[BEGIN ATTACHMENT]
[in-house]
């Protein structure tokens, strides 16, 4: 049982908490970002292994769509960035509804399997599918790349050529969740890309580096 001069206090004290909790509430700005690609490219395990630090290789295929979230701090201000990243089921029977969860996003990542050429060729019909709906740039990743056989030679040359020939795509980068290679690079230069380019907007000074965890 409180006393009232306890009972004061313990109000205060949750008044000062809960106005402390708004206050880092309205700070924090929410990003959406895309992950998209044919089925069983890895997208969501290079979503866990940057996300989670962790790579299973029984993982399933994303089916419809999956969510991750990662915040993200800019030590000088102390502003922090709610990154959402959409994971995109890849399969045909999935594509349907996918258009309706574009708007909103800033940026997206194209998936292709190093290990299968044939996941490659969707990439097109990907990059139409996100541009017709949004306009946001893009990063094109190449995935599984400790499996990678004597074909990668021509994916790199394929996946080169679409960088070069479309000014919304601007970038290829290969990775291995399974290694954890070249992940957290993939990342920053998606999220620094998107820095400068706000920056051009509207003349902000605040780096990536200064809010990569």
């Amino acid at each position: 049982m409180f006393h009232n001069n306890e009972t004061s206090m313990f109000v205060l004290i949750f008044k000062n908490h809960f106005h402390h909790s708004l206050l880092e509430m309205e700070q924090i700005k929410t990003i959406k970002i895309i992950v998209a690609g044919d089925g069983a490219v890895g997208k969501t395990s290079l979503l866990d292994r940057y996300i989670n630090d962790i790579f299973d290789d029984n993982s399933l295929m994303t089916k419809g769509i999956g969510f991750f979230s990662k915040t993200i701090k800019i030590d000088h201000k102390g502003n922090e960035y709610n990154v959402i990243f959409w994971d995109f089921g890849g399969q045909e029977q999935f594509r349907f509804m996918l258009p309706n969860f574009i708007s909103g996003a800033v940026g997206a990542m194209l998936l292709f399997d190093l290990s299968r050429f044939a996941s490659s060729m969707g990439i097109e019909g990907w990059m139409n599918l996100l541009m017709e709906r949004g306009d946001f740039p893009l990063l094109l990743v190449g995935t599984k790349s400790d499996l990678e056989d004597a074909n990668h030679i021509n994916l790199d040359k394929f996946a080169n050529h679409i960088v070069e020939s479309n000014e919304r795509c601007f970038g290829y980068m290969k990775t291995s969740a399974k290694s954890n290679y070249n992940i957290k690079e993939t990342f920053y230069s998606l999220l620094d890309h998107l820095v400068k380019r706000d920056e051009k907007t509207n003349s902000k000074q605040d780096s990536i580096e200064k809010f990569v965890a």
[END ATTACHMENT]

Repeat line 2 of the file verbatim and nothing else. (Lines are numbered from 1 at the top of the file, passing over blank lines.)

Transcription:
């Protein structure tokens, strides 16, 4: 049982908490970002292994769509960035509804399997599918790349050529969740890309580096 001069206090004290909790509430700005690609490219395990630090290789295929979230701090201000990243089921029977969860996003990542050429060729019909709906740039990743056989030679040359020939795509980068290679690079230069380019907007000074965890 409180006393009232306890009972004061313990109000205060949750008044000062809960106005402390708004206050880092309205700070924090929410990003959406895309992950998209044919089925069983890895997208969501290079979503866990940057996300989670962790790579299973029984993982399933994303089916419809999956969510991750990662915040993200800019030590000088102390502003922090709610990154959402959409994971995109890849399969045909999935594509349907996918258009309706574009708007909103800033940026997206194209998936292709190093290990299968044939996941490659969707990439097109990907990059139409996100541009017709949004306009946001893009990063094109190449995935599984400790499996990678004597074909990668021509994916790199394929996946080169679409960088070069479309000014919304601007970038290829290969990775291995399974290694954890070249992940957290993939990342920053998606999220620094998107820095400068706000920056051009509207003349902000605040780096990536200064809010990569």